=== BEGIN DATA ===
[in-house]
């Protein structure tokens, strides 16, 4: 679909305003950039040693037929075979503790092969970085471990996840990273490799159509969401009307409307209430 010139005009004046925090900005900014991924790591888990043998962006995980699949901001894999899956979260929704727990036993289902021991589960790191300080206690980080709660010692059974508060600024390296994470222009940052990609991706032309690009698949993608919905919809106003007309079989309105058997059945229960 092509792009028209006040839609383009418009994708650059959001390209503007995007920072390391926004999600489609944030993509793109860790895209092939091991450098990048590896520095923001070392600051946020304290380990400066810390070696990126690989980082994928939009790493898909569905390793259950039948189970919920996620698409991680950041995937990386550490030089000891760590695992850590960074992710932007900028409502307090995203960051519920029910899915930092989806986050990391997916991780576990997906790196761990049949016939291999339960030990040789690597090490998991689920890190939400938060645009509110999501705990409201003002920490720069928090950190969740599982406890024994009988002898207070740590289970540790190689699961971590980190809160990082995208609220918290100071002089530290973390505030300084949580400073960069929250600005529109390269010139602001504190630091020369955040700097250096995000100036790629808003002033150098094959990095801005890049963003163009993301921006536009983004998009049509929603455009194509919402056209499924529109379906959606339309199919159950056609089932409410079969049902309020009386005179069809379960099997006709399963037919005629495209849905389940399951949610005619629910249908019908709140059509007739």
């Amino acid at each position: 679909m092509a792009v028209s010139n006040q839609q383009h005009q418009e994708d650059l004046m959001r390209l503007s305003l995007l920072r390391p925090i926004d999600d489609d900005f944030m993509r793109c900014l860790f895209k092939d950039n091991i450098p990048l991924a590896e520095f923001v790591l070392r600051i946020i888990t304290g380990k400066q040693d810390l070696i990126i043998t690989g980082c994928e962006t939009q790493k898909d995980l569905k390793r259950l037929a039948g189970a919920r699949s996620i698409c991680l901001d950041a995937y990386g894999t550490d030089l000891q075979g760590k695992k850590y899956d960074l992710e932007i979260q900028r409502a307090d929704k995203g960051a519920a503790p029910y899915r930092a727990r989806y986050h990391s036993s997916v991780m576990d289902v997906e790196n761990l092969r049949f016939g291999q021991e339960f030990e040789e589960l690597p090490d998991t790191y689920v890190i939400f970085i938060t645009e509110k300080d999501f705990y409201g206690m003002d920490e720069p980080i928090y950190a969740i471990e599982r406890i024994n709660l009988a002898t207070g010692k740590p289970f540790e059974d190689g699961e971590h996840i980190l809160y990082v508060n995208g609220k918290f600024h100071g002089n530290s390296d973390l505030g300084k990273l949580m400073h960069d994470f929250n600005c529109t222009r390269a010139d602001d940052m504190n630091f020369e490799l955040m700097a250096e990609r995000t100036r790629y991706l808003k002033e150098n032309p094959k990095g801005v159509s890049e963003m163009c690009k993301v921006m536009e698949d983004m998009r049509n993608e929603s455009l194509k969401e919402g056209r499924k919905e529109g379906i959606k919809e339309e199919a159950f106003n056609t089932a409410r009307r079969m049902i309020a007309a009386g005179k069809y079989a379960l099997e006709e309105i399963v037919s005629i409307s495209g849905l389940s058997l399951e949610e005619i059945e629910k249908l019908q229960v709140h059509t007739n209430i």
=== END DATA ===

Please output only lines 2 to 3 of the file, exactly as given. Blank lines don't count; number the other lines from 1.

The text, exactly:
């Protein structure tokens, strides 16, 4: 679909305003950039040693037929075979503790092969970085471990996840990273490799159509969401009307409307209430 010139005009004046925090900005900014991924790591888990043998962006995980699949901001894999899956979260929704727990036993289902021991589960790191300080206690980080709660010692059974508060600024390296994470222009940052990609991706032309690009698949993608919905919809106003007309079989309105058997059945229960 092509792009028209006040839609383009418009994708650059959001390209503007995007920072390391926004999600489609944030993509793109860790895209092939091991450098990048590896520095923001070392600051946020304290380990400066810390070696990126690989980082994928939009790493898909569905390793259950039948189970919920996620698409991680950041995937990386550490030089000891760590695992850590960074992710932007900028409502307090995203960051519920029910899915930092989806986050990391997916991780576990997906790196761990049949016939291999339960030990040789690597090490998991689920890190939400938060645009509110999501705990409201003002920490720069928090950190969740599982406890024994009988002898207070740590289970540790190689699961971590980190809160990082995208609220918290100071002089530290973390505030300084949580400073960069929250600005529109390269010139602001504190630091020369955040700097250096995000100036790629808003002033150098094959990095801005890049963003163009993301921006536009983004998009049509929603455009194509919402056209499924529109379906959606339309199919159950056609089932409410079969049902309020009386005179069809379960099997006709399963037919005629495209849905389940399951949610005619629910249908019908709140059509007739």
């Amino acid at each position: 679909m092509a792009v028209s010139n006040q839609q383009h005009q418009e994708d650059l004046m959001r390209l503007s305003l995007l920072r390391p925090i926004d999600d489609d900005f944030m993509r793109c900014l860790f895209k092939d950039n091991i450098p990048l991924a590896e520095f923001v790591l070392r600051i946020i888990t304290g380990k400066q040693d810390l070696i990126i043998t690989g980082c994928e962006t939009q790493k898909d995980l569905k390793r259950l037929a039948g189970a919920r699949s996620i698409c991680l901001d950041a995937y990386g894999t550490d030089l000891q075979g760590k695992k850590y899956d960074l992710e932007i979260q900028r409502a307090d929704k995203g960051a519920a503790p029910y899915r930092a727990r989806y986050h990391s036993s997916v991780m576990d289902v997906e790196n761990l092969r049949f016939g291999q021991e339960f030990e040789e589960l690597p090490d998991t790191y689920v890190i939400f970085i938060t645009e509110k300080d999501f705990y409201g206690m003002d920490e720069p980080i928090y950190a969740i471990e599982r406890i024994n709660l009988a002898t207070g010692k740590p289970f540790e059974d190689g699961e971590h996840i980190l809160y990082v508060n995208g609220k918290f600024h100071g002089n530290s390296d973390l505030g300084k990273l949580m400073h960069d994470f929250n600005c529109t222009r390269a010139d602001d940052m504190n630091f020369e490799l955040m700097a250096e990609r995000t100036r790629y991706l808003k002033e150098n032309p094959k990095g801005v159509s890049e963003m163009c690009k993301v921006m536009e698949d983004m998009r049509n993608e929603s455009l194509k969401e919402g056209r499924k919905e529109g379906i959606k919809e339309e199919a159950f106003n056609t089932a409410r009307r079969m049902i309020a007309a009386g005179k069809y079989a379960l099997e006709e309105i399963v037919s005629i409307s495209g849905l389940s058997l399951e949610e005619i059945e629910k249908l019908q229960v709140h059509t007739n209430i």